Many years ago at my elementary school there was a large playground that daily claimed the knees and ankles of the pre-teen kids during the 20 minutes of recess afforded them by the Charity nuns. The rough crushed limestone pavement and pitted grassy area where cows once grazed were all we knew. Thoughts of freshly mowed baseball fields and smooth basketball courts were fodder for far wealthier kids than us.
Those 20 minutes were a “welcome escape” from the generally hot and muggy classrooms that wreaked of adolescent sweat by 11:00am each day. This was an era where air conditioning was mostly a foreign concept outside of department stores and restaurants.
“Welcome escape” was likely on the minds of every student at the school as recess time grew near. Unless of course there was “a sighting.”
You see, during this same period, on this same playground there was a bully who we’ll call “George.” Just the mere sighting of George would send kids scurrying to the other end of the playground lest they become his prey.
One day, a student who I’ll call “John” fell victim to “George.” His head was punched several times while his face was roughly ground into the coarse surface of the limestone playground.
George was in the 7th grade – but was almost 14 years old – having “stuck” a couple times due to poor academic performance and discipline problems. He was our version of the Fonz – sans that cool hair, Harley and penchant to hang out with nerds.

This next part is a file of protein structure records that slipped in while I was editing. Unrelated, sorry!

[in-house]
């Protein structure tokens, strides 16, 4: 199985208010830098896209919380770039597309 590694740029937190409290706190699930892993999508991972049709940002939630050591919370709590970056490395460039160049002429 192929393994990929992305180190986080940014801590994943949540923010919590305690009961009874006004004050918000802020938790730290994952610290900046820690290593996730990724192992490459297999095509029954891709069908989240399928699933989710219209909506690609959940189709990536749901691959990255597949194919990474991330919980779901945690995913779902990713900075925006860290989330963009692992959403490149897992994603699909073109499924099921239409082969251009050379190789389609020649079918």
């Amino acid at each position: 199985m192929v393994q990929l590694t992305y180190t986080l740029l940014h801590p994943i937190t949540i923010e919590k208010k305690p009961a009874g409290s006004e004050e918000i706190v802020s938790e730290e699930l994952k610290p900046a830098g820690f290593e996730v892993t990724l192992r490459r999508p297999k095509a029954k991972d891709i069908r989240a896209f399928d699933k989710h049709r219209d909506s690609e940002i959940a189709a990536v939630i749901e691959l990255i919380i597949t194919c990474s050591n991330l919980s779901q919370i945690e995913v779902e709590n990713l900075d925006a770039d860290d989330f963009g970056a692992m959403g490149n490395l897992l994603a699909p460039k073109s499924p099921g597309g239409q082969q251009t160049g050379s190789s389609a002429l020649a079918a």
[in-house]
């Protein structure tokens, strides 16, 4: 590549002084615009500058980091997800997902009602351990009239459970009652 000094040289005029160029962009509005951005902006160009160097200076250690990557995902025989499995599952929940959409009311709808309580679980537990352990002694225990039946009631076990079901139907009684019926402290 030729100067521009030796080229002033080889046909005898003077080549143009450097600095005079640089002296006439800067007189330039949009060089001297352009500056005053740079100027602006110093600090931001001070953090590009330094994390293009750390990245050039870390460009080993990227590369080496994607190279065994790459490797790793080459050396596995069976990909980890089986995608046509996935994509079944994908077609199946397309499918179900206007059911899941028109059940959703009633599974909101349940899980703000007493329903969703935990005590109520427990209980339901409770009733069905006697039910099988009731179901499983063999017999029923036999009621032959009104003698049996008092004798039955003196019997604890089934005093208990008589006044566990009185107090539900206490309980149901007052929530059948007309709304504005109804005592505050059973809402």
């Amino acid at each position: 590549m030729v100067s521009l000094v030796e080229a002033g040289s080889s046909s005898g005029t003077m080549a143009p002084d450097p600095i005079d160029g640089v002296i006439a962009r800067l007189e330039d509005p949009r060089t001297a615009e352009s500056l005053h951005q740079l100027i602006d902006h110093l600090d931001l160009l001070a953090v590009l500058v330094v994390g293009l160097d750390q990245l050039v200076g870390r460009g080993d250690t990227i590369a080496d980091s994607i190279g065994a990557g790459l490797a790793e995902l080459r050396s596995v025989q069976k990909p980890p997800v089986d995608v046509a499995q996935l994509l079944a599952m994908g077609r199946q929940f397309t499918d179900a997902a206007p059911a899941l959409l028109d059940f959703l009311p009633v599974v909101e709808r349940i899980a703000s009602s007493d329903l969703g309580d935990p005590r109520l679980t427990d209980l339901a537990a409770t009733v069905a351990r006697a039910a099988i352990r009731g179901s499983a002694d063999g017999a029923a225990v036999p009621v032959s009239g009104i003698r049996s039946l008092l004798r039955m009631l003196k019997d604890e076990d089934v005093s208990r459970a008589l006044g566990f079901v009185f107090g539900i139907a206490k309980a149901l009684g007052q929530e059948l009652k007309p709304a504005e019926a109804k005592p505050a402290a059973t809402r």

John on the other hand was small for his age, pale, wore thick rimmed glasses and was the definition of a nerd.
Following the beating, George was expelled from school and John returned home safe and sound, albeit with a black eye, broken glasses and ego. However, aside from the temporary physical scars — the incident was over with little possibility of a reoccurrence.
If we fast forward to 2012 – the incident might look much different.
George sends a threatening text message to John during recess. He then again posts negative comments and “faked” photos concerning John on Facebook. The comments are read and seen by some of George’s friends and forwarded to others. The messages continue – eventually evolving into a Facebook “event invite” to several of George’s friends asking them to ambush and “kill” John on the way home from school.
Sound implausible? Well, with the exception of the names – both stories are true.
Prior to social media technology and the ubiquitous presence of mobile phones with teens and pre-teens, school yard bullying existed with every generation. Generally, the fights were nothing more than name-calling and shoving – with the occasional sucker punch to the jaw. However, when the kids returned home they found a safe harbor from all of the insanity that comprises the life of teens who are finding their place in life.